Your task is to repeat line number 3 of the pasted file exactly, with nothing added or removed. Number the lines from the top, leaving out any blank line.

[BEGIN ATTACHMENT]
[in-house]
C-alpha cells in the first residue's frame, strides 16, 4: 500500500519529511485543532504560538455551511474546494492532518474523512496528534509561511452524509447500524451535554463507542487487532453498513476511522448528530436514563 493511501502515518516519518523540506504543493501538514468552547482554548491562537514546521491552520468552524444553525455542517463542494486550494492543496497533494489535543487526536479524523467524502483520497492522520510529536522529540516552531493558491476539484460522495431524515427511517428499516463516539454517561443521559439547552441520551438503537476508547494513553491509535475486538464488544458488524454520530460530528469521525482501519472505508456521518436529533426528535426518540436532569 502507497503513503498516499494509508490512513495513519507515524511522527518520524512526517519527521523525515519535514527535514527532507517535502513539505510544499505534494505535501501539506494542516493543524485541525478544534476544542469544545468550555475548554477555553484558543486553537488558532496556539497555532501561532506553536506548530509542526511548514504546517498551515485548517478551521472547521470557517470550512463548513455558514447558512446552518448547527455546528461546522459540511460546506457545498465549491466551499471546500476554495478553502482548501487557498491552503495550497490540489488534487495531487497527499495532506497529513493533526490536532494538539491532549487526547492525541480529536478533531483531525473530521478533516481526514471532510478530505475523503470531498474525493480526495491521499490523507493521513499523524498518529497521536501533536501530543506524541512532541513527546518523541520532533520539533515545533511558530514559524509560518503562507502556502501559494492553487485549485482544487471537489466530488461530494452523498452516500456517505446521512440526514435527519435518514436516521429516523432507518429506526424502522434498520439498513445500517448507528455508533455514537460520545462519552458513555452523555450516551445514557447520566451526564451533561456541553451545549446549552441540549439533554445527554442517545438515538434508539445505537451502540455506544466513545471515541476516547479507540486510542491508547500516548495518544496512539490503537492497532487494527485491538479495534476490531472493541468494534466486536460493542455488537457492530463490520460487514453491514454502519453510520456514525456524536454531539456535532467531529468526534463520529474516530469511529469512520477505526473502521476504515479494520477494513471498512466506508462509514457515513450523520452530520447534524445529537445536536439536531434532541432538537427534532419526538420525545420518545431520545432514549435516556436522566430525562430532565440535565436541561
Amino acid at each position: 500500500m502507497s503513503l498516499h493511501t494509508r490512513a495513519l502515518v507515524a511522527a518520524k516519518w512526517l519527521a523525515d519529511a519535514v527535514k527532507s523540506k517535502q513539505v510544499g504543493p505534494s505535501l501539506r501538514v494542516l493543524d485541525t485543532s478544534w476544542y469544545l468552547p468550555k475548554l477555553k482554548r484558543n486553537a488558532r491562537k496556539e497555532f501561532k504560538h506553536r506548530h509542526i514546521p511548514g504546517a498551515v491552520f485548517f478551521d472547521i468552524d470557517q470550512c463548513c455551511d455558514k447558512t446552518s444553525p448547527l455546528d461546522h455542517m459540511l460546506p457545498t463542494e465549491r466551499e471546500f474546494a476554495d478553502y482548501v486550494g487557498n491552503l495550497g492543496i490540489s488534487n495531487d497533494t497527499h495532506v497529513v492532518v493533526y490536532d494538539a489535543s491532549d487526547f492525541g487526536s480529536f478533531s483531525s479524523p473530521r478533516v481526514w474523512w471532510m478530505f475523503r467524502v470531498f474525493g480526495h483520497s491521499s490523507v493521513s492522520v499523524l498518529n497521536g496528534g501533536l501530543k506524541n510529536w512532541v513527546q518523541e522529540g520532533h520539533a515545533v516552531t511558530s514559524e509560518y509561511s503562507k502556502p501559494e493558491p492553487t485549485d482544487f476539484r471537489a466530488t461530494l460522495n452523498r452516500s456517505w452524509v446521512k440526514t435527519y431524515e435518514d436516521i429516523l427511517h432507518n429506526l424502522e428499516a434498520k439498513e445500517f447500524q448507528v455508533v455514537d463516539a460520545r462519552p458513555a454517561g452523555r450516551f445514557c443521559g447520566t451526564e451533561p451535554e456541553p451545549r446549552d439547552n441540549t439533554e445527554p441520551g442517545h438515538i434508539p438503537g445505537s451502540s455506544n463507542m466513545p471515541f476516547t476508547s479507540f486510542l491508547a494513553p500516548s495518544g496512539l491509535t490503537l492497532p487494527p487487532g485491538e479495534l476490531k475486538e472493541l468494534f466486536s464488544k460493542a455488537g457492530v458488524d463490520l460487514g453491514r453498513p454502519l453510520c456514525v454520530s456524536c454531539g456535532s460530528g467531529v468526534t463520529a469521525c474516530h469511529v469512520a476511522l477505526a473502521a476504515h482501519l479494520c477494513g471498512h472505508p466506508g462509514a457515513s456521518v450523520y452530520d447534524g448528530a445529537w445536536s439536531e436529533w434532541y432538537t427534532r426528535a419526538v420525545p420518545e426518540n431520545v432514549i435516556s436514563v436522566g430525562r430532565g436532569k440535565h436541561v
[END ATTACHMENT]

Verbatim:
Amino acid at each position: 500500500m502507497s503513503l498516499h493511501t494509508r490512513a495513519l502515518v507515524a511522527a518520524k516519518w512526517l519527521a523525515d519529511a519535514v527535514k527532507s523540506k517535502q513539505v510544499g504543493p505534494s505535501l501539506r501538514v494542516l493543524d485541525t485543532s478544534w476544542y469544545l468552547p468550555k475548554l477555553k482554548r484558543n486553537a488558532r491562537k496556539e497555532f501561532k504560538h506553536r506548530h509542526i514546521p511548514g504546517a498551515v491552520f485548517f478551521d472547521i468552524d470557517q470550512c463548513c455551511d455558514k447558512t446552518s444553525p448547527l455546528d461546522h455542517m459540511l460546506p457545498t463542494e465549491r466551499e471546500f474546494a476554495d478553502y482548501v486550494g487557498n491552503l495550497g492543496i490540489s488534487n495531487d497533494t497527499h495532506v497529513v492532518v493533526y490536532d494538539a489535543s491532549d487526547f492525541g487526536s480529536f478533531s483531525s479524523p473530521r478533516v481526514w474523512w471532510m478530505f475523503r467524502v470531498f474525493g480526495h483520497s491521499s490523507v493521513s492522520v499523524l498518529n497521536g496528534g501533536l501530543k506524541n510529536w512532541v513527546q518523541e522529540g520532533h520539533a515545533v516552531t511558530s514559524e509560518y509561511s503562507k502556502p501559494e493558491p492553487t485549485d482544487f476539484r471537489a466530488t461530494l460522495n452523498r452516500s456517505w452524509v446521512k440526514t435527519y431524515e435518514d436516521i429516523l427511517h432507518n429506526l424502522e428499516a434498520k439498513e445500517f447500524q448507528v455508533v455514537d463516539a460520545r462519552p458513555a454517561g452523555r450516551f445514557c443521559g447520566t451526564e451533561p451535554e456541553p451545549r446549552d439547552n441540549t439533554e445527554p441520551g442517545h438515538i434508539p438503537g445505537s451502540s455506544n463507542m466513545p471515541f476516547t476508547s479507540f486510542l491508547a494513553p500516548s495518544g496512539l491509535t490503537l492497532p487494527p487487532g485491538e479495534l476490531k475486538e472493541l468494534f466486536s464488544k460493542a455488537g457492530v458488524d463490520l460487514g453491514r453498513p454502519l453510520c456514525v454520530s456524536c454531539g456535532s460530528g467531529v468526534t463520529a469521525c474516530h469511529v469512520a476511522l477505526a473502521a476504515h482501519l479494520c477494513g471498512h472505508p466506508g462509514a457515513s456521518v450523520y452530520d447534524g448528530a445529537w445536536s439536531e436529533w434532541y432538537t427534532r426528535a419526538v420525545p420518545e426518540n431520545v432514549i435516556s436514563v436522566g430525562r430532565g436532569k440535565h436541561v